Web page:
"As a King Ranch competitor, the 3500 Denali falls woefully short of the Ford fabulousness," said Loh. "I love the Denali mesh grille (always have), but that isn't enough separate it from the Chevys or make it comparable to the Ford." Nate Martinez agreed, adding, "Everything the Denali designation entails is nice, but it doesn't convey the true sense of quality and upscale character the product planners are shooting for."
While the Denali trim failed to sway the judges from the King Ranch, it was $4000 cheaper. The performance data is hard to ignore, too: The GMC out-towed and returned better fuel economy than the much heavier Fords.
In the end, we simply couldn't find a reason for buyers to choose the GMC over the Chevrolet unless they're trying to be different, in which case Ford's calamity of styling is right up their alley. As for the GMs, the Sierra HD is just as good as the Chevy, but no better.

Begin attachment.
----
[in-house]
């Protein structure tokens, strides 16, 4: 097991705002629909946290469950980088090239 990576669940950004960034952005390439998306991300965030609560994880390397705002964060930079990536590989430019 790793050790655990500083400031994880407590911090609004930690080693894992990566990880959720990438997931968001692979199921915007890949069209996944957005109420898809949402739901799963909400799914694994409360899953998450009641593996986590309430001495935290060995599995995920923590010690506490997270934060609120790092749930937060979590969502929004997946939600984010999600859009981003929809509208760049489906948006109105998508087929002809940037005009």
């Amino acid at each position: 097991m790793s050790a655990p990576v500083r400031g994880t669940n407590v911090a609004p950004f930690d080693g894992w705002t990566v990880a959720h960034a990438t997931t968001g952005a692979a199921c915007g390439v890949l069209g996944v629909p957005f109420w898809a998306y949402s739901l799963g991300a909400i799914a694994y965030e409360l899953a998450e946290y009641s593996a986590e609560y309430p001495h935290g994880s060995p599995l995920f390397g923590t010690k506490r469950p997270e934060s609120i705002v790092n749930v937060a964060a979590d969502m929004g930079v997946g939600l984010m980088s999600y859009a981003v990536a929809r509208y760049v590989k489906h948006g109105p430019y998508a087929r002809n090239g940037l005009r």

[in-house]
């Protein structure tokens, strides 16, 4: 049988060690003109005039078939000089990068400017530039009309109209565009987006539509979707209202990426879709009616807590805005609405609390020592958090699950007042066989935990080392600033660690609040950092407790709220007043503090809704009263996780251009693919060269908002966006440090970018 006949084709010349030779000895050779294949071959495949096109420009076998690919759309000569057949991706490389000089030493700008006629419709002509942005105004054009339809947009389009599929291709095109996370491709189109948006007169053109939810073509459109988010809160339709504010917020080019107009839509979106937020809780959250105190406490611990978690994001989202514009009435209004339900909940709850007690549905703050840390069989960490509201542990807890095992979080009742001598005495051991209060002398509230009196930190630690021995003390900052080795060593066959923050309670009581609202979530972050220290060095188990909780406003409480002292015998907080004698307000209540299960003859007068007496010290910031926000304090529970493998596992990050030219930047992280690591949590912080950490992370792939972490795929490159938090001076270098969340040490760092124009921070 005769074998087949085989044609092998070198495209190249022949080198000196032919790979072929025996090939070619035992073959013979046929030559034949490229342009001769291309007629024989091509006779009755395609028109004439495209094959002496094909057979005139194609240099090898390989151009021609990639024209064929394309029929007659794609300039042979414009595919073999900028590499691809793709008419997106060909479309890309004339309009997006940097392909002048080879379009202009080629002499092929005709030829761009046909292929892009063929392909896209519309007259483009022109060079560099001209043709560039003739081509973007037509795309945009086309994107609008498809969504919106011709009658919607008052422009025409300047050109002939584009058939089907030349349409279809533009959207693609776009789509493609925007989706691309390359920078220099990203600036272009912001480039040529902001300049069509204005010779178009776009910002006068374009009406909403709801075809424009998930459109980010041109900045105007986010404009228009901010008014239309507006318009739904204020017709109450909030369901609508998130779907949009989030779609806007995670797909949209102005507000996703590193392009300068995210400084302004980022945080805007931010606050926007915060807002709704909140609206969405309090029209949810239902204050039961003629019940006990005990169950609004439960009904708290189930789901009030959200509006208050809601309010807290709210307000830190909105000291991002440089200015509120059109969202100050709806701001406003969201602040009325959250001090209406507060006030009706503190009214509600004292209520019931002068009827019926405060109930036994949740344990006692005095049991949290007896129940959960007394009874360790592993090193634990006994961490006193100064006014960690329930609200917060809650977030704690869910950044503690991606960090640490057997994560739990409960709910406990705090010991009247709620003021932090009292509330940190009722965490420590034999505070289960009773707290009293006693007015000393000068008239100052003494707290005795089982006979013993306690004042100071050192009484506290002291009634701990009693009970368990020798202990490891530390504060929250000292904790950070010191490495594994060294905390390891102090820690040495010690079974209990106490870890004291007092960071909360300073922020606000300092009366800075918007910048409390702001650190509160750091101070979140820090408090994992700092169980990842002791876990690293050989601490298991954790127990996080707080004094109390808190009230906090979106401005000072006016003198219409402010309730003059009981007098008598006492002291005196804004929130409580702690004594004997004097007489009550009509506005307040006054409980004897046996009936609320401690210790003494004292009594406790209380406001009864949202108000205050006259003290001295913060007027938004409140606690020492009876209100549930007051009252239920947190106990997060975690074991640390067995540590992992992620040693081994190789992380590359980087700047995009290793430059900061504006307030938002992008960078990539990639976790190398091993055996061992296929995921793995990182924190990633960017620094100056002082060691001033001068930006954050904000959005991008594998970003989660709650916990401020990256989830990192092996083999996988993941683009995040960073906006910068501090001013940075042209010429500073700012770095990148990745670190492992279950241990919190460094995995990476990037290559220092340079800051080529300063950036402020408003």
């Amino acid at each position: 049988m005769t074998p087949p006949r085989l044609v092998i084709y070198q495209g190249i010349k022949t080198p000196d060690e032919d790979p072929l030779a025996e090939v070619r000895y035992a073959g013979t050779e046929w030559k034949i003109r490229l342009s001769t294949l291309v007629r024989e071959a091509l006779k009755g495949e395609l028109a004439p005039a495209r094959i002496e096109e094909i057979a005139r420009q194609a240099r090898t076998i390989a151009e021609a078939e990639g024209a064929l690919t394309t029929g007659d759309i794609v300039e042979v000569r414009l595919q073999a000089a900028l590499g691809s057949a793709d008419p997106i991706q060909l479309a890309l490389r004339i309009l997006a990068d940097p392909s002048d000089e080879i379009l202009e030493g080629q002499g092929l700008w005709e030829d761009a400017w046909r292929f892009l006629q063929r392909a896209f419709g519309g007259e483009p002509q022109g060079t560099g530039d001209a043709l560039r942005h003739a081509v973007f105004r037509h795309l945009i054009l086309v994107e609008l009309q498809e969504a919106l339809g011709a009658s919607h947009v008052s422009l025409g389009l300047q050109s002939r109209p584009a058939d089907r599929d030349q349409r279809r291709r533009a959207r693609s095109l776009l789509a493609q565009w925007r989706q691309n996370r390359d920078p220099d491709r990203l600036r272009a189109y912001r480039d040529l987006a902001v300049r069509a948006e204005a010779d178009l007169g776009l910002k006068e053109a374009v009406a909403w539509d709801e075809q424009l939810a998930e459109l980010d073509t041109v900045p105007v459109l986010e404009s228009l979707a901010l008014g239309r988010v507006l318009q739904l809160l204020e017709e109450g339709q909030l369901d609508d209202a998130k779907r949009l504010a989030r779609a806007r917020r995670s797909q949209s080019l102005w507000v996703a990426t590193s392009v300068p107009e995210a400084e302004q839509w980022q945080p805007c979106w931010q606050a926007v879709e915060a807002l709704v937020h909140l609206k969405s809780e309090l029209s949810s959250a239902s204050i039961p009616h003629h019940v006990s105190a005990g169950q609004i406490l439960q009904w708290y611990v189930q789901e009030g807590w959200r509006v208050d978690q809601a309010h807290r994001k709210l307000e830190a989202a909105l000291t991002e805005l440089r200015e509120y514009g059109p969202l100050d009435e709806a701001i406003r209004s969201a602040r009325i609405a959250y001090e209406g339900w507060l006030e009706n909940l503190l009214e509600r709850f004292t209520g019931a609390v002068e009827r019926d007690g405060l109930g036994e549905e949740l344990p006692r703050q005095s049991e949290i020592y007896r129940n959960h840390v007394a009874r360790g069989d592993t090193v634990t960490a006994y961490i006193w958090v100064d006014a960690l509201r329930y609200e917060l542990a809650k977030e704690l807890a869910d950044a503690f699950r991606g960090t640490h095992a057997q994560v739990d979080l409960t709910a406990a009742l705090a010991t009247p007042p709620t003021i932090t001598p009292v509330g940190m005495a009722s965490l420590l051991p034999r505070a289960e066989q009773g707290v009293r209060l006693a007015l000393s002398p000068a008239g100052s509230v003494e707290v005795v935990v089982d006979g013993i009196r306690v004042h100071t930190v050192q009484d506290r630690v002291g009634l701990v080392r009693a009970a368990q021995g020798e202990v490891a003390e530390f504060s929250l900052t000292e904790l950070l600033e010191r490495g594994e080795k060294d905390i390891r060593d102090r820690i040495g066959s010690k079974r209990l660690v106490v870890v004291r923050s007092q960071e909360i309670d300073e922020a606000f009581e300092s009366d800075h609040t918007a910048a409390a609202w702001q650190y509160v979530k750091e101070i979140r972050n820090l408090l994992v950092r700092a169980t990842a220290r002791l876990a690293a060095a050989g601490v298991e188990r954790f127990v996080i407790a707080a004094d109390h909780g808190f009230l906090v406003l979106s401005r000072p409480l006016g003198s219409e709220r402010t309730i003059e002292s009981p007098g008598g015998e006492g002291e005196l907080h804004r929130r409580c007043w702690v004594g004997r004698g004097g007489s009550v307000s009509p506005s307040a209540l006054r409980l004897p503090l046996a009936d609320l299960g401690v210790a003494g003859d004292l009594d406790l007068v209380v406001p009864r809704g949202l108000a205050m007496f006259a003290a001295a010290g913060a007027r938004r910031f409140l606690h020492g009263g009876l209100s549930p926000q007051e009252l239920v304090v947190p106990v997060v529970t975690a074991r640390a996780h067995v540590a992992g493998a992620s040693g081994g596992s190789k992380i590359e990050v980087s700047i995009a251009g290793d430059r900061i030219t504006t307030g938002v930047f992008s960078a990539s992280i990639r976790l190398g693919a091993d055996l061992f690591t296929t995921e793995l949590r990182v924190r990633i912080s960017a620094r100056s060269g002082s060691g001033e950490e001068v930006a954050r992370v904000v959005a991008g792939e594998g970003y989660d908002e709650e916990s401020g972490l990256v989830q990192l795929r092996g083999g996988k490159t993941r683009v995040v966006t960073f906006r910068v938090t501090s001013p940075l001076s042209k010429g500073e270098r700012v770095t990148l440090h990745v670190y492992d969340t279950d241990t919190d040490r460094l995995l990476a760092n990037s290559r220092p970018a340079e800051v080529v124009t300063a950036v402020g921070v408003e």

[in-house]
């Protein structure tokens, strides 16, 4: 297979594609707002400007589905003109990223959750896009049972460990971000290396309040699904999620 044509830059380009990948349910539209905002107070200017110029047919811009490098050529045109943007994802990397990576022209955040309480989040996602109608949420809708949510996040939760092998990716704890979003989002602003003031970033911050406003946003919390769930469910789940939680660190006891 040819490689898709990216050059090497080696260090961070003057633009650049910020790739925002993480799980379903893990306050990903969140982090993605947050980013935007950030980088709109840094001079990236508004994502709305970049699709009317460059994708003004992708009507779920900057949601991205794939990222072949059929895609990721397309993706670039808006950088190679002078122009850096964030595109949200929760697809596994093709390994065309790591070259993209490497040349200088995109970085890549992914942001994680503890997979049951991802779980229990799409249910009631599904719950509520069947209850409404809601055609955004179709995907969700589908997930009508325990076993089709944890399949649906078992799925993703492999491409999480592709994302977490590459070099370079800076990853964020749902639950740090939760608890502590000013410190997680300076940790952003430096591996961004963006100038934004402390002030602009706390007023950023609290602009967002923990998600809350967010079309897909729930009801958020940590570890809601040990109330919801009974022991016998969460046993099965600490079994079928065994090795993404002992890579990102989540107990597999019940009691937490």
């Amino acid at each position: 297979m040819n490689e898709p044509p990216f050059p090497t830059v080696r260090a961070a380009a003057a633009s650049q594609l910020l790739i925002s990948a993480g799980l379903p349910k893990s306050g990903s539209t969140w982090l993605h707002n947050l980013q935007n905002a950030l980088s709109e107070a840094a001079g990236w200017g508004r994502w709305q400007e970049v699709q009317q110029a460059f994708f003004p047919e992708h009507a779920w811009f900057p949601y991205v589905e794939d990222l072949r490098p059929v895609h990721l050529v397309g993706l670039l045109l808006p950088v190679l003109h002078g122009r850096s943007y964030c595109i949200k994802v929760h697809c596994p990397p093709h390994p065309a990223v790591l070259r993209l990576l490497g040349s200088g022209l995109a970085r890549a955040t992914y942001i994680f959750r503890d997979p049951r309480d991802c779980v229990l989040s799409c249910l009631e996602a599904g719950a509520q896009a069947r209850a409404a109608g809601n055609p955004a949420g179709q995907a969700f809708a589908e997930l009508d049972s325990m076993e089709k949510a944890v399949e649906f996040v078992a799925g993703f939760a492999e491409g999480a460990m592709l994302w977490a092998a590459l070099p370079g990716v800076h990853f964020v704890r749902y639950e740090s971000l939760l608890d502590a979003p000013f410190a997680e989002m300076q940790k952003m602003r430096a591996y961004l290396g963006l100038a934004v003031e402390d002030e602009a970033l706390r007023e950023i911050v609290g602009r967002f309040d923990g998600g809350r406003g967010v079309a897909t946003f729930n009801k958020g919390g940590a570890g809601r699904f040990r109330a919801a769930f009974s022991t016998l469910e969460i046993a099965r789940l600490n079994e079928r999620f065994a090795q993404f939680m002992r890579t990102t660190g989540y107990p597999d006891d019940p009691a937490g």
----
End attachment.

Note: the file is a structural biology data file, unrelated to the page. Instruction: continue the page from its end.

What they did right
Used limited resources to build on the Sierra HD's most important traits -- capability and power -- and improve weaknesses, namely ride and handling. Both engines are excellent, and both are backed by a phenomenal
Room for improvement
The Sierra needs more differentiation from the Silverado, especially if the GMC is supposed to be the upscale version of the Silverado. The Denali trim level would have been a great place to start, but it isn't different enough from the rest of the Sierra line or the topline Silverado.
Bet you didn't know
Two new capabilities for 2011: The diesel engine can run on B20 biodiesel, and all four-wheel-drive models are snowplow compatible.
|2011 GMC Sierra HD |
| Model Tested||2500 HD SLT SRW ||Denali 3500 HD DRW|
|Base price ||$28,960 (2500)|| $29,800 (3500)|